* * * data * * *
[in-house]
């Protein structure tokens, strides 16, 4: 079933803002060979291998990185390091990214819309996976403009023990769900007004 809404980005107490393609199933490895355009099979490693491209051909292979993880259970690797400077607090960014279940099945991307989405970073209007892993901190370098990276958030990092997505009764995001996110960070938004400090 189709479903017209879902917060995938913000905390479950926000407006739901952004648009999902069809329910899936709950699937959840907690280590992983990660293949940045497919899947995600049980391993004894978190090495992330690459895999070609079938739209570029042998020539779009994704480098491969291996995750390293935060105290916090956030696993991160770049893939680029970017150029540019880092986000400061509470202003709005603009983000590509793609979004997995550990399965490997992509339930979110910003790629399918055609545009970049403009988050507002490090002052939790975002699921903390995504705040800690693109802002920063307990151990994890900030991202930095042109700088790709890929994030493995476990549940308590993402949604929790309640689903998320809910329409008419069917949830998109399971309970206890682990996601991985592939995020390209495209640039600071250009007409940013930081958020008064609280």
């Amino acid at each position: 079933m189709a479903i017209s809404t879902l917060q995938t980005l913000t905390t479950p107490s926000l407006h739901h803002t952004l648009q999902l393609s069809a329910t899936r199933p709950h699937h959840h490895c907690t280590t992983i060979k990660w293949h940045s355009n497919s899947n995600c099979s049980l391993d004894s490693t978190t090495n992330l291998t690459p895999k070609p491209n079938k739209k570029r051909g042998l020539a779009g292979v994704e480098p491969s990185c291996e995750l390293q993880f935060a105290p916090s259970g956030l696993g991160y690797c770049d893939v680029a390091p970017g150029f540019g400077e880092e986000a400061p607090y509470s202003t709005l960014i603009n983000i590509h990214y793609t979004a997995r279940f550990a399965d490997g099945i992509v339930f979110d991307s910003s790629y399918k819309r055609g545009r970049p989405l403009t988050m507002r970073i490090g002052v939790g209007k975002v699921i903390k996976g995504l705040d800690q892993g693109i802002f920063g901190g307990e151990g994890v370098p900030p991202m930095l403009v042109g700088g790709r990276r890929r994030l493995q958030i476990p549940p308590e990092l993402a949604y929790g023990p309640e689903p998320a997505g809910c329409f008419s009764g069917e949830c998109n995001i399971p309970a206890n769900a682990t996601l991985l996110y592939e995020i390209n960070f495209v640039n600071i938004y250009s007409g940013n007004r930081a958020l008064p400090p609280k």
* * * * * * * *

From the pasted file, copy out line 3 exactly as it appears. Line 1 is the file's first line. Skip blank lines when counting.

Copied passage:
């Amino acid at each position: 079933m189709a479903i017209s809404t879902l917060q995938t980005l913000t905390t479950p107490s926000l407006h739901h803002t952004l648009q999902l393609s069809a329910t899936r199933p709950h699937h959840h490895c907690t280590t992983i060979k990660w293949h940045s355009n497919s899947n995600c099979s049980l391993d004894s490693t978190t090495n992330l291998t690459p895999k070609p491209n079938k739209k570029r051909g042998l020539a779009g292979v994704e480098p491969s990185c291996e995750l390293q993880f935060a105290p916090s259970g956030l696993g991160y690797c770049d893939v680029a390091p970017g150029f540019g400077e880092e986000a400061p607090y509470s202003t709005l960014i603009n983000i590509h990214y793609t979004a997995r279940f550990a399965d490997g099945i992509v339930f979110d991307s910003s790629y399918k819309r055609g545009r970049p989405l403009t988050m507002r970073i490090g002052v939790g209007k975002v699921i903390k996976g995504l705040d800690q892993g693109i802002f920063g901190g307990e151990g994890v370098p900030p991202m930095l403009v042109g700088g790709r990276r890929r994030l493995q958030i476990p549940p308590e990092l993402a949604y929790g023990p309640e689903p998320a997505g809910c329409f008419s009764g069917e949830c998109n995001i399971p309970a206890n769900a682990t996601l991985l996110y592939e995020i390209n960070f495209v640039n600071i938004y250009s007409g940013n007004r930081a958020l008064p400090p609280k």